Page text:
By Charmian Kok
SINGAPORE (Reuters) - The best may be over for Singapore's booming hotel market as tightening corporate budgets and bank job cuts leave more luxury rooms empty, crimping profits at firms such as CDL Hospitality Trusts
Singapore runs neck-and-neck with Hong Kong for the title of the world's busiest hotel market, with both boasting occupancy rates that exceeded 85 percent for 2011, according to the two cities' tourism boards. That's higher than in global tourist hot spots such as New York and London.
Hong Kong's occupancy rate may pull ahead of Singapore's in 2013, largely because it has fewer new hotels slated to open. If Singapore's demand stays lukewarm next year, as many hotel operators expect, room rates and profits will slip.
"We will see a slight drop in occupancy rate (in Singapore) mainly due to new supply that is about to come on board in 2013," said Jonas Ogren, Asia director at hotel data provider STR Global, based in Singapore.
"In Hong Kong, we are not seeing so much new supply coming on board, which means the hotels that are already there will continue to do better and better."
The supply of four- and five-star hotel rooms in Singapore is expected to increase by 17.4 percent from 2011 to 2014, while Hong Kong's will grow by just 13.5 percent, according to real estate services firm CBRE.
The city-state's high-end hotels have been hit harder than moderately priced rooms, which suggests that weaker corporate travel rather than tourism is weighing on demand. September's occupancy rate for upscale and luxury rooms dipped to an average of 81 percent, compared with 86 percent for mid-tier accommodations.
Far East Hospitality Trust
"The uncertainty in the West and the slowdown in businesses in certain sectors have caused some to cut back on the deployment of expats and corporate travel," Gerald Lee, Far East's chief executive, said in a telephone interview.
"Impact from the financial sector is the most visible," he said.
Demand has eased at Far East's Regency House serviced apartments, a popular choice among visiting or relocating bankers who can rent three-bedroom suites by the month.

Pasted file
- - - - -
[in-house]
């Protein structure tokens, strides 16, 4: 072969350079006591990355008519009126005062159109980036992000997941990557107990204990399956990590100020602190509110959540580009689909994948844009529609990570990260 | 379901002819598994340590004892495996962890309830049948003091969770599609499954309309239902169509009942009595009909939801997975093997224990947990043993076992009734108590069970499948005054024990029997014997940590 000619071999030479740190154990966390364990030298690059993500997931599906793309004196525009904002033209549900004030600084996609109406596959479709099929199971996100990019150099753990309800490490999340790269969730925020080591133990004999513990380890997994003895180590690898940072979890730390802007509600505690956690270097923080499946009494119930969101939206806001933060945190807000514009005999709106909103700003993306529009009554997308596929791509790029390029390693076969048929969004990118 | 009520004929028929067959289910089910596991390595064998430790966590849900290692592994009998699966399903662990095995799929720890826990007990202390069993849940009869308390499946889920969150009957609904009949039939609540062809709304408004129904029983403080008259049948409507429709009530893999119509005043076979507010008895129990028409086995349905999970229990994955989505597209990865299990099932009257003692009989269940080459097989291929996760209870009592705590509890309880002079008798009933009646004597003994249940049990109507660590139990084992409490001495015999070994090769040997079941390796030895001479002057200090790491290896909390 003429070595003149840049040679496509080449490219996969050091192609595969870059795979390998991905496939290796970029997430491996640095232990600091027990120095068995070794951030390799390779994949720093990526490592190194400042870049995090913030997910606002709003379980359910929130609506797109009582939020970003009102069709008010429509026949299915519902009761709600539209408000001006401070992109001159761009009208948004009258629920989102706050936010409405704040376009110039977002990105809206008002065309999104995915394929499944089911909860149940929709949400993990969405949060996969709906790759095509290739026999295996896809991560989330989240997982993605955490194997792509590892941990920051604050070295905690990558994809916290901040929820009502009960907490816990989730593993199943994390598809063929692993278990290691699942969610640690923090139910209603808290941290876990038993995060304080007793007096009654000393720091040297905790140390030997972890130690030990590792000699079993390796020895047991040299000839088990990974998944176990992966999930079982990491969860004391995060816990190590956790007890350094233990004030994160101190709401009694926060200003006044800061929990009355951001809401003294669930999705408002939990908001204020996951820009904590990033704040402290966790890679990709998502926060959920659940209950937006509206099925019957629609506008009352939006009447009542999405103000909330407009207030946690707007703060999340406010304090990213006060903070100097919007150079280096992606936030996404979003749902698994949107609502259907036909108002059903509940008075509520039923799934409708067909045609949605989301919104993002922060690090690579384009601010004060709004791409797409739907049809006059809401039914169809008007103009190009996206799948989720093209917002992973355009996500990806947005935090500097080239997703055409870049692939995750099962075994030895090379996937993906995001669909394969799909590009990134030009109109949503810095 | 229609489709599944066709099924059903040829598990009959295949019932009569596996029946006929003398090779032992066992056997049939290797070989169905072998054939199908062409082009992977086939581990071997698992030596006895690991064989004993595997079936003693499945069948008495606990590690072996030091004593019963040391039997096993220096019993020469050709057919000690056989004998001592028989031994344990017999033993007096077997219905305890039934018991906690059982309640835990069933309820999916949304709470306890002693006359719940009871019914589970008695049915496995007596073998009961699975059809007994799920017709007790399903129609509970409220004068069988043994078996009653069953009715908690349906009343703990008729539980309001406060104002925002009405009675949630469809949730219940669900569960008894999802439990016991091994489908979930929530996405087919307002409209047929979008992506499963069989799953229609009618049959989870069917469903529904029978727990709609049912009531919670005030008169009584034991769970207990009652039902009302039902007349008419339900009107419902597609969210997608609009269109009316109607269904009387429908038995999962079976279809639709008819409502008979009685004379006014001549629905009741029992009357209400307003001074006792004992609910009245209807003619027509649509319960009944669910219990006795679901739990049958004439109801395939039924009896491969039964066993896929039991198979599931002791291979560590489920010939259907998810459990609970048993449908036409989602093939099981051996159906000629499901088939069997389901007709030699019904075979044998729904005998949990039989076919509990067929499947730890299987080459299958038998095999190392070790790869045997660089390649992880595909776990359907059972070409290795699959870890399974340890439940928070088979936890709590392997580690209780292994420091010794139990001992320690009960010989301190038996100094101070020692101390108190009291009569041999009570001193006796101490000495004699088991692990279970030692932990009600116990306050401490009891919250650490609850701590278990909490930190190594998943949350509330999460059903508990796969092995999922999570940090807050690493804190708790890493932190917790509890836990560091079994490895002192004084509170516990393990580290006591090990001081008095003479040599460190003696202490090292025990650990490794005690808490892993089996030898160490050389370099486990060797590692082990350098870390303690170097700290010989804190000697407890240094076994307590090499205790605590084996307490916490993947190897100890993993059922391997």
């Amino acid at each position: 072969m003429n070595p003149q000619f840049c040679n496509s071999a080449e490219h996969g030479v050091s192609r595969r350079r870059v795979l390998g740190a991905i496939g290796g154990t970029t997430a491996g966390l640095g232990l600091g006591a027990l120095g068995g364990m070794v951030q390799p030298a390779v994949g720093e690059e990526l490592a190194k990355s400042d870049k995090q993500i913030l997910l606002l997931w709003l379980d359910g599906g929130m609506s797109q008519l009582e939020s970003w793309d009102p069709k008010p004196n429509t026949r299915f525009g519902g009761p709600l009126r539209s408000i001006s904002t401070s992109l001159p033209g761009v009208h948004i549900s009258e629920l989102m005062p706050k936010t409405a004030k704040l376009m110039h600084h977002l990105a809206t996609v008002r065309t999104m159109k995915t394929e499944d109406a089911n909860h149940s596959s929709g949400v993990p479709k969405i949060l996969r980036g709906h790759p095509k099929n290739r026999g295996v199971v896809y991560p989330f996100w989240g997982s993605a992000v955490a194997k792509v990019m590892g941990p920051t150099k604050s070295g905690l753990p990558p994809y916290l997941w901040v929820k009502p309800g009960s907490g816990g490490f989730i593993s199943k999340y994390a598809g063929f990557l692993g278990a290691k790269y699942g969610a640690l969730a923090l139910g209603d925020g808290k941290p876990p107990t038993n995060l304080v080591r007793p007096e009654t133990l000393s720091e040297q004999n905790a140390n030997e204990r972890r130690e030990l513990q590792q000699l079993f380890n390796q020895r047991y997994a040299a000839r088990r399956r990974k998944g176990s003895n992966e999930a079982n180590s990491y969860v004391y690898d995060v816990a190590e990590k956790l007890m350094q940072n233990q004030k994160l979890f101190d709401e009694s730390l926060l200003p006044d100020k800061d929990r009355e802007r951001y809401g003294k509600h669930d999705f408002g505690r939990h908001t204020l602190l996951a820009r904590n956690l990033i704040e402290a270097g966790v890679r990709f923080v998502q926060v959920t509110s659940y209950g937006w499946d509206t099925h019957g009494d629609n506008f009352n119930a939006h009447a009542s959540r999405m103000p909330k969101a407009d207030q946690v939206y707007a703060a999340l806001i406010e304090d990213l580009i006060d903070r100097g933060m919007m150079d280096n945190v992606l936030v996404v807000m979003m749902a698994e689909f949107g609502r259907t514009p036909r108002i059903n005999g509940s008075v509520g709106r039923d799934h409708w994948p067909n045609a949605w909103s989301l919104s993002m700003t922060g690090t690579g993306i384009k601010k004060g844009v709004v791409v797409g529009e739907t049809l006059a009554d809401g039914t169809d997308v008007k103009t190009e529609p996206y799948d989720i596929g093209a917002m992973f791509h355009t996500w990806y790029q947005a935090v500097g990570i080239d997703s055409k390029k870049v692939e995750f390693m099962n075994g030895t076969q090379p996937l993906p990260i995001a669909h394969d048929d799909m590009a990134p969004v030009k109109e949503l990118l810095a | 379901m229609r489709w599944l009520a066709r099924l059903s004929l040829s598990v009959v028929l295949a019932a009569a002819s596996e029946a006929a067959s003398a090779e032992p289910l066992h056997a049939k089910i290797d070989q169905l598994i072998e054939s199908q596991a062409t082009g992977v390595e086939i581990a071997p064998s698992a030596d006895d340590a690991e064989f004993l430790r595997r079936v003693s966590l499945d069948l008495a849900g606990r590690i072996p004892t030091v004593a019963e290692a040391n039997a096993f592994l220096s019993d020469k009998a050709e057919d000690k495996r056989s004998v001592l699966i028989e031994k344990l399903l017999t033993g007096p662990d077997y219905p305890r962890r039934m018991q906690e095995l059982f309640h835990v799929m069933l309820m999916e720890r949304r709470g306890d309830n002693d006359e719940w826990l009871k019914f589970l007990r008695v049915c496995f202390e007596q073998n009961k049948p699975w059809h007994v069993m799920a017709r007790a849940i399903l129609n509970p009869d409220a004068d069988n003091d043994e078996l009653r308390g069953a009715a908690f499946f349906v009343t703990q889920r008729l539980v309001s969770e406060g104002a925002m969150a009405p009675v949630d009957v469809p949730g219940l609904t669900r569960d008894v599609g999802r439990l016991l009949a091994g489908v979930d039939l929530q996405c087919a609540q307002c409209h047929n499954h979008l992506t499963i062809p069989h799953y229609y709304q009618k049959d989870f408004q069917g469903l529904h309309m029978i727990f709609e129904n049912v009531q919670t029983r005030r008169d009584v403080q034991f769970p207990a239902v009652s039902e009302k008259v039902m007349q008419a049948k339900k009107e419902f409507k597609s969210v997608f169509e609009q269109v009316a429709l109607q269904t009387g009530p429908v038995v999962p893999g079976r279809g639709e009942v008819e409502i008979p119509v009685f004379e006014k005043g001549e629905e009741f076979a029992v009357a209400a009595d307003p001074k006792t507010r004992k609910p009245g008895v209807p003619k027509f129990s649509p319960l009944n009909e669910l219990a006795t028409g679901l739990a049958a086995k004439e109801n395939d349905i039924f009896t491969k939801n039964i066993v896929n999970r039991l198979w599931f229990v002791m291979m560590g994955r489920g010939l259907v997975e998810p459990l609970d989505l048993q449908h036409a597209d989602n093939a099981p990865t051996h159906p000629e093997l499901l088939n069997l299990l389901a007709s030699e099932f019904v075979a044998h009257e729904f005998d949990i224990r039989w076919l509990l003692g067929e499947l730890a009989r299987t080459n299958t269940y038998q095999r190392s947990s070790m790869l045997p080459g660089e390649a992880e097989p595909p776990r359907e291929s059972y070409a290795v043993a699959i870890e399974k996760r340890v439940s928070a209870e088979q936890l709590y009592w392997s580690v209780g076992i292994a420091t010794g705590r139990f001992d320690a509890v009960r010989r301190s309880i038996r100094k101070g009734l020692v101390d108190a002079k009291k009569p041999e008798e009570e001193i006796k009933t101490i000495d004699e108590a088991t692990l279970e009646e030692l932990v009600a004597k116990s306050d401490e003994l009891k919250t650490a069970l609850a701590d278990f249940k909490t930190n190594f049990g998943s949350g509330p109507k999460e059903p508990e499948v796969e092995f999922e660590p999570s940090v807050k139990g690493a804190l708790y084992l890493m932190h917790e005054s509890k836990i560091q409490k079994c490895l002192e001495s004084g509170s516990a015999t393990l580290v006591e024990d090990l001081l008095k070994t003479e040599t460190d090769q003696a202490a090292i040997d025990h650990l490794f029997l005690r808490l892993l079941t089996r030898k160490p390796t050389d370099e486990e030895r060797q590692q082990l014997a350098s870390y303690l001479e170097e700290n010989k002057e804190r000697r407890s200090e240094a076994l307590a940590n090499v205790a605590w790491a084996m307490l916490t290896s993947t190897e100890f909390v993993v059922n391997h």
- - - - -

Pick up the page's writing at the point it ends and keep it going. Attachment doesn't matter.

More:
CDL, which owns four- and five-star hotels in Singapore, reported weaker-than-expected results on Oct 30 and said its revenue per available room slipped to S$209 in the July-September quarter from S$217 in the previous three months. That was the highest rate since the second quarter of 2008, just before the Lehman Brothers bankruptcy sparked a global recession that crushed hotel demand.
CDL blamed slowing corporate and conferences demand for the sluggish performance.
A booming financial services industry and the launch of two new casino resorts in 2010 helped Singapore's hotels come roaring back after the global financial crisis, which drove down the occupancy rate to just 76 percent in 2009.
But banks have cut jobs and casino revenues have softened.
Other hotel operators, including Hotel Properties Ltd
"Singapore's hospitality sector may close the year on a weakened note," Overseas Union Enterprise Ltd
SOUTHEAST ASIA BOOMS
While's Singapore's hotel market slows, other parts of Southeast Asia are picking up.
Thailand's top two hoteliers, Minor International PCL
Investors have pushed the shares to record highs. Shares of Central Plaza have more than doubled so far this year, while Minor has surged 87 percent versus a 25 percent rise in the broader index <.SETI>.
Units of CDL are up 17 percent on the year, but they have dropped 9 percent s ince the company released its weaker-than-expected third-quarter results on October 30.
In Indonesia's capital, Jakarta, Jones Lang Lasalle expects average revenue per available room to rise 15 to 20 percent this year versus 10 percent for Singapore.
"Jakarta is going through a big growth spurt, underpinned by a strong economy. (Multinational companies) are expanding, and there's increasing demand for hotels and serviced residences," said Tom Oakden, executive vice president of investment sales Asia at Jones Lang Lasalle Hotels. (Additional reporting by Yimou Lee in Hong Kong; Writing by Anshuman Daga; Editing by Emily Kaiser)